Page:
“In the Central Valley, it’s straight hot boy. You’re looking for cops, and they’re looking for you. But in the Bay, you can paint for 15 minutes in the street, and not see one car,” FED UP tells me. Moving back to the Bay about two years ago, FED UP still saw similarities in the scene. “We’re weirdos, we’re vandals, we’re punks and thugs… A lot of us come from a messed-up, fucked-up background. There’s something missing and we’re looking for it.” But for FED UP, it goes much deeper, “For me I want to be seen, but not seen. I want to be invisible, but still known.” When asked if he was planning to cash in on his art, FED UP was very clear: “No fuck that, this is an illegal business, you steal shit, you break into places, but selling your name? That’s not what the game is about.”

    FED UP is coming up in the graffiti game at a time when the Bay Area is undergoing drastic changes. Large tech companies are setting up shop while their employees are taking up residence in working-class neighborhoods. As people are driven out of San Francisco, many are moving into near-by Oakland. These waves of displacement and foreclosure have led to a decline in black and Latino populations.

    In a post-Occupy Bay Area, local elites have pushed for massive amounts of surveillance. Meanwhile, gentrifying neighborhoods now have their own private security forces and gang injunctions. For many developers and politicians, graffiti is the “broken window” from which other crimes stem, frightening away potential investors. As City Councilman Noel Gallo stated in the San Francisco Chronicle, “As a resident of the city, it’s a quality of life issue. For some it may be artistic. I'm trying to win families back. I'm trying to win businesses.” But as more and more voices raise themselves in opposition to gentrification, many claim it’s the politicians themselves who are driving working families out of the Bay Area.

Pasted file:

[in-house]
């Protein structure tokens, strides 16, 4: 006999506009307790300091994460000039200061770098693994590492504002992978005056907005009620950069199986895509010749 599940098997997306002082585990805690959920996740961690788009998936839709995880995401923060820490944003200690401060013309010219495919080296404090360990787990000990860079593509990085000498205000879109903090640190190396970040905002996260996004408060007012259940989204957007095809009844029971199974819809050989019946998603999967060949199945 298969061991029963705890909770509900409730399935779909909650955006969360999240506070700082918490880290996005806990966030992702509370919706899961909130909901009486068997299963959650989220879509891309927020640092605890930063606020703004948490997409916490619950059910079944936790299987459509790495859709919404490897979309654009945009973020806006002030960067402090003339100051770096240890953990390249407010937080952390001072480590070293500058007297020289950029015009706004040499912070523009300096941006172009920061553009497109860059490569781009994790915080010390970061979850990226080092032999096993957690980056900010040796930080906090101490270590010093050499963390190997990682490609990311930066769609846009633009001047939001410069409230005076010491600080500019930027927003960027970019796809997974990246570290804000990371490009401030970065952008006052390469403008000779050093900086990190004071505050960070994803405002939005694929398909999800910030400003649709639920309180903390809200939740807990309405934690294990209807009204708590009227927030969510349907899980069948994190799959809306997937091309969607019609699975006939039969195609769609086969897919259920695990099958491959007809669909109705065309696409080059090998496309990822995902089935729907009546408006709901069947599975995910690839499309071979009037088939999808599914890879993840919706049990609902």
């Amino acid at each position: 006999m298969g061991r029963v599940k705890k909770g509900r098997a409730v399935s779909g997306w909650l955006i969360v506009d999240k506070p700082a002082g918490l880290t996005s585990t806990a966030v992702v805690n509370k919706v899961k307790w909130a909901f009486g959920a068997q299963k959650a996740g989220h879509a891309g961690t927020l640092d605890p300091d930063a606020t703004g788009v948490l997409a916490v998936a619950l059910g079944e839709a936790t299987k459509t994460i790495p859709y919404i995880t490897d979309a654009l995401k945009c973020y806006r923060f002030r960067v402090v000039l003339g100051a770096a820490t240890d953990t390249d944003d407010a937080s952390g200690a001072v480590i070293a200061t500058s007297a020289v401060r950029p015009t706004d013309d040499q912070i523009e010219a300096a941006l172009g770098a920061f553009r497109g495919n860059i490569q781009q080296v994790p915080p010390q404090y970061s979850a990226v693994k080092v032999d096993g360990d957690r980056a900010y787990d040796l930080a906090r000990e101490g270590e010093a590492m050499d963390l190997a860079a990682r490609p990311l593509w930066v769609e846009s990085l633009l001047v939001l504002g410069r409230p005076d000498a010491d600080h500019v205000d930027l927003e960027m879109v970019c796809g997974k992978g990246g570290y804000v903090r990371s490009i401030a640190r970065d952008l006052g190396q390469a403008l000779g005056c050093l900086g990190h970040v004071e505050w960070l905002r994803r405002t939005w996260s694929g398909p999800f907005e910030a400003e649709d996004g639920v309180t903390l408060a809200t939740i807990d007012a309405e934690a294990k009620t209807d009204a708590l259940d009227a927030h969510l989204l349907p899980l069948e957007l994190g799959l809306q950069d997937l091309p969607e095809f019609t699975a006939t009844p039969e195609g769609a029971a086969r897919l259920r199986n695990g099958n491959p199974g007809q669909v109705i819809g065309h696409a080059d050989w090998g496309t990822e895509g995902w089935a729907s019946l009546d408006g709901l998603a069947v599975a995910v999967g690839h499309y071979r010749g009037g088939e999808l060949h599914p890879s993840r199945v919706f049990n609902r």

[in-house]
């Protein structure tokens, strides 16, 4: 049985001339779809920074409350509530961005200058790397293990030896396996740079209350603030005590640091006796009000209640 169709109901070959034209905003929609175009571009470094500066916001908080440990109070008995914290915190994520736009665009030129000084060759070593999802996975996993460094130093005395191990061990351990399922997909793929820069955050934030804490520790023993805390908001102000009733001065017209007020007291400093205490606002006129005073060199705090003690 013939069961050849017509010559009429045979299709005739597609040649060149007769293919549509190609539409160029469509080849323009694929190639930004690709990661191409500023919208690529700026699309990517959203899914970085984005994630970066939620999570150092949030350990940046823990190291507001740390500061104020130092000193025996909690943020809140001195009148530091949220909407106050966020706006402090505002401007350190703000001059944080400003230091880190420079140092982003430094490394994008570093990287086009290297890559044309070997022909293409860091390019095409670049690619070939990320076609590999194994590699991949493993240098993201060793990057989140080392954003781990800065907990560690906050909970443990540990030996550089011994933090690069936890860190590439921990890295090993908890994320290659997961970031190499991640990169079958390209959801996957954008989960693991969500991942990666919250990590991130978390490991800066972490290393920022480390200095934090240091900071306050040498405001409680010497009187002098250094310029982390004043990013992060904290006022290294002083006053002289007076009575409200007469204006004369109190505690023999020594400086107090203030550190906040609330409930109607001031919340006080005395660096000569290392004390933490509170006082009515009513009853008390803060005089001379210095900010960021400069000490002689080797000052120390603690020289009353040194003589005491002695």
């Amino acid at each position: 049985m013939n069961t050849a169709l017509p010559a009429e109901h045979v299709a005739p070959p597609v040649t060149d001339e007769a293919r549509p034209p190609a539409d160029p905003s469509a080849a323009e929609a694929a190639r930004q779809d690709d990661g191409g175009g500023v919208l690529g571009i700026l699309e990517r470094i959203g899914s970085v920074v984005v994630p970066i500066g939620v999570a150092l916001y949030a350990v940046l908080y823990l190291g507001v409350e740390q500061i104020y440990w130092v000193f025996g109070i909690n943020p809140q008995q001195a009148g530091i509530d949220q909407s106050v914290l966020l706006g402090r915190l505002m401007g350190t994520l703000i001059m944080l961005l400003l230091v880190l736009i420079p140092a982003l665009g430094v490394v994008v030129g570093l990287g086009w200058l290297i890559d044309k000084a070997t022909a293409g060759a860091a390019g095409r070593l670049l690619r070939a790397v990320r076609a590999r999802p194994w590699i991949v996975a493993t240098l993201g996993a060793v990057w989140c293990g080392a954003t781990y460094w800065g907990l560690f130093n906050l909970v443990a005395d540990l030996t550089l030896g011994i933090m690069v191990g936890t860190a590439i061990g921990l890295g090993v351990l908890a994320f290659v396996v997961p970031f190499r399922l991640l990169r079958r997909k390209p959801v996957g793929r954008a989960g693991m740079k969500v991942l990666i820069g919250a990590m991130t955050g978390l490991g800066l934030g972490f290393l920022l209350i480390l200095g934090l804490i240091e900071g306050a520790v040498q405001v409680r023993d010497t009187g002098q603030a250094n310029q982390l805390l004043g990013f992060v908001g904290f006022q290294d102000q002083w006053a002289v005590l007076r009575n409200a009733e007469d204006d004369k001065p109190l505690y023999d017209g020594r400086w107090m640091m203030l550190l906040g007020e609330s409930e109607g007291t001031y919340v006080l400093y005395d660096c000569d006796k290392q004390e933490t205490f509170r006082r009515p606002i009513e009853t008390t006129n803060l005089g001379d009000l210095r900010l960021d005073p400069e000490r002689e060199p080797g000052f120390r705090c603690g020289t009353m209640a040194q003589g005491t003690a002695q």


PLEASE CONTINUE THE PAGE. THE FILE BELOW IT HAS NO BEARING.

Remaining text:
For graffiti writers, the changing of Oakland’s neighborhoods often means that their art is pushed into specific areas such as West and East Oakland, as others become more policed. “I’ve seen more activity as far as buffing, I’ve seen more cameras, I’ve seen more vigilantes. They’re trying to restrict our limits,” says FED UP regarding the changes in the Bay. In other instances, some places are shut down forever. The Albany Bulb, a squatter encampment and haven for sculptors, artists, and graffiti writers, was shuttered recently and those living on the Bulb were evicted after having lived there for several decades. This may be just the tip of the iceberg, and other long-term graffiti spots may soon face a similar fate. The area next to the abandoned refinery, for instance, known as the “5th Ave. Marina,” was once home to a community of boat squatters and artists. But they were evicted to make way for the new “Brooklyn Basin” development.

    The morning after painting at the refinery, FED UP told me he had gone back to take more pictures, only to find that his work had already been gone over again. “I guess there’s someone there, watching the place, trying to stop people from painting,” he says.

    “The Bay Area needs to wake up again – to get these walls to wake up again,” FED UP tells me before heading out for the night. “You got to be willing to risk your freedom. You got to be willing to risk everything to make a name for yourself that doesn’t necessarily even stick. Don’t sell-out, because that’s what the whole country is about.” But as every inch of Oakland quickly becomes more policed, gentrified, and controlled, the question remains: Will there be anything left to paint on?